As a family steward, you are tasked with making financial decisions for your family from birth to death, essentially. While we grow older, so do our parents. Many “Gen Xers” and “Baby Boomers” are known as the “sandwich generation” because of their unique tasks of caring not only for their own children, but also responsible for caring for their aging parents. This can add financial stress as older populations tend to need more medical care.
But, there are four provisions in the tax code that can provide some financial relief for family stewards caring for multiple generations. Let’s look at those.
1. Credit for Children and other Dependents
You may qualify for a $2,000 tax credit per child (under 16) and a $500 credit for a dependent parent, even if they don’t live with you. You must be able to claim this parent as your dependent and provide at least half of their support – including food, clothing, shelter, utilities, healthcare, and other expenses. Since this is a tax credit, this means it is a reduction in the amount of taxes you would otherwise owe. If you think you qualify for this credit, review the IRS guidelines.
2. Flexible Spending Account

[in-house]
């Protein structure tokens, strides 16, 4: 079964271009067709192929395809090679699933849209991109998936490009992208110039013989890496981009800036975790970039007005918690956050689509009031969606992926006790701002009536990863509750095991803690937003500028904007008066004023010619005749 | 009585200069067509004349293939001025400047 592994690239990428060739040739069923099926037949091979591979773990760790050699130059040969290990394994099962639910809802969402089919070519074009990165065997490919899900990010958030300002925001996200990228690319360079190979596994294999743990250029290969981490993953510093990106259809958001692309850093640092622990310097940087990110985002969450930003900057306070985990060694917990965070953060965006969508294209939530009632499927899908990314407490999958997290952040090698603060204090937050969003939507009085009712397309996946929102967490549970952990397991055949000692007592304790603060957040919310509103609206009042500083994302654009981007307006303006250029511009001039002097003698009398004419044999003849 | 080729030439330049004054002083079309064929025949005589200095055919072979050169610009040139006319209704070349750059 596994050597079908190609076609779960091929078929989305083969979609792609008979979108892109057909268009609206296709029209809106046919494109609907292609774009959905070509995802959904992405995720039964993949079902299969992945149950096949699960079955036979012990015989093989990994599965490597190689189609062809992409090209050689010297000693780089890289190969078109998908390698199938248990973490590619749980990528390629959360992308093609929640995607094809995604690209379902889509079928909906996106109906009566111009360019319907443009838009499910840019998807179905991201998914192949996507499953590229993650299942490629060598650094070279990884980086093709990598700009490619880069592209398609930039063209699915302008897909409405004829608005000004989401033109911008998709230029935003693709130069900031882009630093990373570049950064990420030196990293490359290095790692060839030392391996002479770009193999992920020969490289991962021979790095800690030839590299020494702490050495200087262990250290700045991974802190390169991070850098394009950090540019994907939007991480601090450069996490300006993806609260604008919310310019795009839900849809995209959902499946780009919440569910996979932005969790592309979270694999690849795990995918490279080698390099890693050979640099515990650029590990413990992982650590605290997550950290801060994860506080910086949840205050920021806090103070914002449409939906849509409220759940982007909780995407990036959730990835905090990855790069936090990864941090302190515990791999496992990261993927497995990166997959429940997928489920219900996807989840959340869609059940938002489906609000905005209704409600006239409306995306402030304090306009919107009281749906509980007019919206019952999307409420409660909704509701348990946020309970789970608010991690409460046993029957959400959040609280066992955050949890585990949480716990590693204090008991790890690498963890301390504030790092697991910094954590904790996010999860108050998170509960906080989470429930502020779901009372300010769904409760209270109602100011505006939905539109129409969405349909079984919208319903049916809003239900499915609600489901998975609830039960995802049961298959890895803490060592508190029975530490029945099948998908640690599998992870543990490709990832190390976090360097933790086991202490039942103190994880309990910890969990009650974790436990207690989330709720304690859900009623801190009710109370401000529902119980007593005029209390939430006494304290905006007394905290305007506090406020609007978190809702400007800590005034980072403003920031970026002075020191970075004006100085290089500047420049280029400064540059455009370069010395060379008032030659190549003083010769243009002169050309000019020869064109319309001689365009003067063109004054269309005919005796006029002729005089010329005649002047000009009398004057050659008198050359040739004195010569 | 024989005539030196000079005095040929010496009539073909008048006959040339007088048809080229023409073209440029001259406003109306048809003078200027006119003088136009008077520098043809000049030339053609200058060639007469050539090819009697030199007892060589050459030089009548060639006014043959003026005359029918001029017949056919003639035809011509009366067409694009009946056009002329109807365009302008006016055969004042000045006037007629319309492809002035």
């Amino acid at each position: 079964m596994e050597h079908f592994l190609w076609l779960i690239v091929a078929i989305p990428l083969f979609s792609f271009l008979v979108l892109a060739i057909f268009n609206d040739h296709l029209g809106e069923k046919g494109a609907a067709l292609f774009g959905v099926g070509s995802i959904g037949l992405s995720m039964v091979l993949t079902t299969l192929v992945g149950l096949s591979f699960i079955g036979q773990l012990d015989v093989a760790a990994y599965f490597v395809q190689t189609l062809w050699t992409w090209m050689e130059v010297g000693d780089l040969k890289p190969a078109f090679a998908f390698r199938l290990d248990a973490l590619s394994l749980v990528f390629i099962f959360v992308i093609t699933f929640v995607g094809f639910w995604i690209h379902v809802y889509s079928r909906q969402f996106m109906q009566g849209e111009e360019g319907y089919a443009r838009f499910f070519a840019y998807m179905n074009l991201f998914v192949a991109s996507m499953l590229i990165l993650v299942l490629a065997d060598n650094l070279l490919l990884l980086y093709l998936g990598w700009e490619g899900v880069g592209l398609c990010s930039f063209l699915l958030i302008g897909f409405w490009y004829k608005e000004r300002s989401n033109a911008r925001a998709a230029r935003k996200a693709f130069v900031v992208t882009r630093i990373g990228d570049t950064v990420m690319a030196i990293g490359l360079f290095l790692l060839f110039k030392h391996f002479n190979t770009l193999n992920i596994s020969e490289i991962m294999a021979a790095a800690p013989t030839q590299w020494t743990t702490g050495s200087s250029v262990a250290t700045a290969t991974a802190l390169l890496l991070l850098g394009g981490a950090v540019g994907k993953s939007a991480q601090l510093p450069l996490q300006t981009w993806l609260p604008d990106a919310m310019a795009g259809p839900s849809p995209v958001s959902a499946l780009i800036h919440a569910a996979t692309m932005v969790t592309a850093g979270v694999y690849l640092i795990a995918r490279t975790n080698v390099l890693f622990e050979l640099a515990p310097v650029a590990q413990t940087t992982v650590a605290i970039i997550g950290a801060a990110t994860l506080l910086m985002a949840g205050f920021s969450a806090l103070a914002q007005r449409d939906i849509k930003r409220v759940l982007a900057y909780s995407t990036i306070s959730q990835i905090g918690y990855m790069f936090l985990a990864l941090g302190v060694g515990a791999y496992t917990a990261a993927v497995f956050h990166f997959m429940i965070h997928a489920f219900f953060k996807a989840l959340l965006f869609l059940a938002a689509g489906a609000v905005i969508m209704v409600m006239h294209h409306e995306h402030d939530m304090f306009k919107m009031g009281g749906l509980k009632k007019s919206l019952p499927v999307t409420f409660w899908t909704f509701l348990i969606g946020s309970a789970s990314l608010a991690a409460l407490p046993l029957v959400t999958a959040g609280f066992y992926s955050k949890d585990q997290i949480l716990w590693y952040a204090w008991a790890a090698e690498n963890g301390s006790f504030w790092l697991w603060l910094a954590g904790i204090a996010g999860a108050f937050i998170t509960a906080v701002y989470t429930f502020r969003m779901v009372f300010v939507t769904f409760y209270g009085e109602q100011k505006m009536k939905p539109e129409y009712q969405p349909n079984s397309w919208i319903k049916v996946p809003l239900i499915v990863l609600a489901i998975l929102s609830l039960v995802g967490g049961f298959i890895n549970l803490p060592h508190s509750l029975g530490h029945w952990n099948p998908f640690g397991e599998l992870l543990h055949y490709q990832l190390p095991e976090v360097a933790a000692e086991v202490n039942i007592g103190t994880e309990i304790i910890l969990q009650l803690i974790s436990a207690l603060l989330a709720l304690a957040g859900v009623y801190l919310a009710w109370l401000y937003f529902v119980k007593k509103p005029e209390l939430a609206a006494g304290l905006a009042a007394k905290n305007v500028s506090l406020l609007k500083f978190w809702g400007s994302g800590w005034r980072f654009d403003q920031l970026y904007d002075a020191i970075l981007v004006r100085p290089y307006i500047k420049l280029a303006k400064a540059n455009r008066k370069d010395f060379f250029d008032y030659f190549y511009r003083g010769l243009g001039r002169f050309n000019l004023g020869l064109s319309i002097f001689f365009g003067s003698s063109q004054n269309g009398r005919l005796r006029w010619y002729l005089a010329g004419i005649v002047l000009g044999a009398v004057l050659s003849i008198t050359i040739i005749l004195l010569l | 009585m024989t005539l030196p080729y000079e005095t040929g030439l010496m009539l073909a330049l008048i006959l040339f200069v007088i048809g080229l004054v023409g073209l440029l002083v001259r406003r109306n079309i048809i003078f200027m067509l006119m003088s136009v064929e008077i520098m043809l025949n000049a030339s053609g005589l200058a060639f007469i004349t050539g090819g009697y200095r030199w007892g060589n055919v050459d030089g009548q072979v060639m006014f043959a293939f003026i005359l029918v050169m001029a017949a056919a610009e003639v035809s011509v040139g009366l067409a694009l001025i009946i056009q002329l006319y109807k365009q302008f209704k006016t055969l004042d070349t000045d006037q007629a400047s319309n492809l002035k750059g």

A flexible spending account (FSA) is a benefit that may be offered by your employer. An FSA allows you to direct an amount of your salary or wages, up to $5,000 annually, to an account you can use to pay childcare, elder care, or medical expenses. You don’t pay taxes on this amount, so this can be a smart way to pay for elderly dependent care with tax-free dollars. You should check your employer’s plan documents to verify what types of expenses are eligible for payment. Again, you must be able to claim the person providing care for as a dependent on your tax return.
3. Child and Dependent Care Credit
For those who are married and filing jointly, if your earned income is between $40,000 and $400,000, you may be eligible for a tax credit equal to 20% of expenses you paid to someone else to provide care for an eligible dependent so you could work or look for work. Dependent parents must have been mentally or physically incapable of taking care of themselves and must have lived with you for six months or more. You will have to provide detailed information about the care provider, who typically must not be someone you can claim as a dependent or your spouse. To learn more about this credit, see IRS Publication 503.
4. Medical Expense Deduction
If you are paying qualified medical expenses for a senior dependent that are above 7.5% of your adjusted gross income, you may be able to claim this deduction on your return. Meaning, if your adjusted gross income is $100,000, and you have paid more than $7,500 in qualified medical expenses for the dependent during the year, the amount in excess of $7,500 could be deductible.
Being a family steward means making smart financial decisions for current and future generations. At Hiley Hunt Wealth Management, advising family stewards and helping them create a plan for financial security is what we do.